LONDON (Reuters) – New Chancellor Sajid Javid is looking at how best to take advantage of record-low borrowing costs when he sets out his first budget later this year, according to an interview published late on Friday.
FILE PHOTO: Newly appointed Britain’s Chancellor of the Exchequer Sajid Javid is seen outside Downing Street in London, Britain July 25, 2019. REUTERS/Henry Nicholls
British government bond yields – which determine the cost of new borrowing – fell to a record low this week on fears of a global economic downturn, and Prime Minister Boris Johnson’s government has already promised to review existing budget rules.
“It is obvious to me that when you’ve got some of the lowest rates on government debt this country has ever seen, I wouldn’t be doing my job if I wasn’t thinking seriously about how do we use (that opportunity),” Javid, who took office last month, said in an interview for Saturday’s edition of The Times newspaper.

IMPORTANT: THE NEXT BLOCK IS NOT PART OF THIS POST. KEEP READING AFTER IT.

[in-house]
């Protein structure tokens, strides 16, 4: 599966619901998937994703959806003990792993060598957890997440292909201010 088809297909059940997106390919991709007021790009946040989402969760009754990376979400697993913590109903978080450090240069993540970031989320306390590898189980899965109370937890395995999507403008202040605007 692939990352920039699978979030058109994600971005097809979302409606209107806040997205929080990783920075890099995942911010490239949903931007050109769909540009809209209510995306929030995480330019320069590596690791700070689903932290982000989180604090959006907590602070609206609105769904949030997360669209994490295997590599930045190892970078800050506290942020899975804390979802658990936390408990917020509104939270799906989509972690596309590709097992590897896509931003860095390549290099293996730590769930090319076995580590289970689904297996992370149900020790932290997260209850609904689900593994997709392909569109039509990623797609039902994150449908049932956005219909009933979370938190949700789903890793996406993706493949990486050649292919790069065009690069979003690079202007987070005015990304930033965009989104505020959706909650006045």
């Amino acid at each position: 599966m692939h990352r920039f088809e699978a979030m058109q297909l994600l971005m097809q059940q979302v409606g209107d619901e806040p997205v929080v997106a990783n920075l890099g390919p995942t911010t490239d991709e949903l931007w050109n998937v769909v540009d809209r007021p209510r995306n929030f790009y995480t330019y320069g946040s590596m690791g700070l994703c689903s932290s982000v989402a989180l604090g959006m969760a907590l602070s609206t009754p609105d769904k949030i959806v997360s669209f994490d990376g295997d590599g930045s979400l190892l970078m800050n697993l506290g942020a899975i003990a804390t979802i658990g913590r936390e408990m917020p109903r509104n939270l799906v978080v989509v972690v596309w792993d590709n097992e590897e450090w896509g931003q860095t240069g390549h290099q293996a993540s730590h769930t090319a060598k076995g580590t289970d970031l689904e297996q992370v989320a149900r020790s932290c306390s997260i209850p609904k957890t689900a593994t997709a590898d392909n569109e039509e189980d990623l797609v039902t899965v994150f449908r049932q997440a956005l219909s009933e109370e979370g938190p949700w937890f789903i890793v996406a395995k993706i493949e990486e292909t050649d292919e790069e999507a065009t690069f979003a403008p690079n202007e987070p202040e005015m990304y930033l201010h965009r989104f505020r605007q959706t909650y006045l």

Javid, a former Deutsche Bank trader, said he had “concerns” about the health of the global economy following an inversion of the U.S. and British government bond yield curves, which some economists see as a signal of recession.
Many economists think Britain’s economy could contract if Johnson follows through on a threat to take the country out of the EU without a transition deal on Oct. 31 if the EU does not reopen negotiations concluded by his predecessor.
Javid said a no-deal Brexit would “require a significant economic package as a response”, including measures to boost both demand and the supply capacity of the economy, but did not give details.
Javid confirmed that he would stick to existing budget guidelines, which aim to keep annual borrowing under 2% of gross domestic product,